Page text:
The pandemic housing boom is careening to a halt as the fastest-rising mortgage rates in at least half a century upend affordability for homebuyers, catching many sellers wrong-footed with prices that are too high.
Confidence in the euro-area economy slipped as households become more pessimistic amid fears a Russian energy cutoff will spark a recession. At the same time, they’re less worried about inflation than they were a month ago, though there’s a split between core and peripheral euro-area countries.
After suffering from unprecedented shocks in recent years, the UK is succumbing to more intractable problems marked by plodding growth, surging inflation and a series of damaging strikes.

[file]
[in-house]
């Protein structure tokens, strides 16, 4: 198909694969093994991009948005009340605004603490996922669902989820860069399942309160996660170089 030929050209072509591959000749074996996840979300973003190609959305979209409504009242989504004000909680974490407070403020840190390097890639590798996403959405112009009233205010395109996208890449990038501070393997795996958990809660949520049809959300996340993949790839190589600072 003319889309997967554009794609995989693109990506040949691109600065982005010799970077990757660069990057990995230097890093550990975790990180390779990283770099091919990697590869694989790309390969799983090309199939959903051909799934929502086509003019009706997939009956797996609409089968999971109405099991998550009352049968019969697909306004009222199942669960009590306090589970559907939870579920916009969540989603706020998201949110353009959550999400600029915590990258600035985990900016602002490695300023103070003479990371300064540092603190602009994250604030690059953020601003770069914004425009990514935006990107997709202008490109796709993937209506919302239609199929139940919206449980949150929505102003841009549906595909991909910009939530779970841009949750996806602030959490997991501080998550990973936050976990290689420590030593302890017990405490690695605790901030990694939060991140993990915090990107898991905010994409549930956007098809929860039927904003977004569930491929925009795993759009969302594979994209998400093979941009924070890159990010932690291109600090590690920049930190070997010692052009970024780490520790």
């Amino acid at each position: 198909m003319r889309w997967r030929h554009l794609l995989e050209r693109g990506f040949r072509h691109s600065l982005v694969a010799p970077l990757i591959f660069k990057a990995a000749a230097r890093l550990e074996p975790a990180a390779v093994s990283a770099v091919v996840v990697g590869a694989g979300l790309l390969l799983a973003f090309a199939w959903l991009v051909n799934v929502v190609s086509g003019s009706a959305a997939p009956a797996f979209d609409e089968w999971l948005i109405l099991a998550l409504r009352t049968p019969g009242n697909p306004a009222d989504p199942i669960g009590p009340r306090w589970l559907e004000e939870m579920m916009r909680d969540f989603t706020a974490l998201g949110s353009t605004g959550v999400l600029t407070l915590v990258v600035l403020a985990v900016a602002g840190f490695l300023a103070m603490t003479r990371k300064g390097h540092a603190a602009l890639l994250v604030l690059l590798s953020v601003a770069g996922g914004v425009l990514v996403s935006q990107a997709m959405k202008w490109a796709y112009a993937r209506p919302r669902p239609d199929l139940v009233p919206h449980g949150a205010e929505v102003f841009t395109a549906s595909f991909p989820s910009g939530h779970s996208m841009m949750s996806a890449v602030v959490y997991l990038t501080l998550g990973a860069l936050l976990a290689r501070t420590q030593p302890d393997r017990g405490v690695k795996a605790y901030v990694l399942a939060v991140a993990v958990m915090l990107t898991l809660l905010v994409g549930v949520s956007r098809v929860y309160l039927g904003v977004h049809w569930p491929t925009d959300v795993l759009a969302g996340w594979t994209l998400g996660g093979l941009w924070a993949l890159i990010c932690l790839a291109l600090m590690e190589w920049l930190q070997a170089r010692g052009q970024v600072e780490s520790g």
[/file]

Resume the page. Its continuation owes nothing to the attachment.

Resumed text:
China’s economy showed some improvement in June as Covid restrictions were gradually eased, although the recovery remains muted. That’s the outlook based on Bloomberg’s aggregate index of eight early indicators for this month. The overall gauge returned to the neutral level after deteriorating for two straight months.
Japan’s factory output shrank at the fastest pace since the height of the pandemic as the lagged impact of China’s virus lockdowns continued to disrupt supply chains and economic activity in the region. The weakness in manufacturing extended across Asia, particularly in South Korea, Thailand, India and Taiwan.
Colombia’s central bank delivered its biggest interest rate increase in over two decades. Policy makers are bracing for another spike in annual inflation that’s already above 9%.
Two years after Argentina emerged from its latest default, a debt crisis in brewing once again. This time, the immediate trouble is in the local bond market, where creditors have become reluctant to roll over maturing government bonds.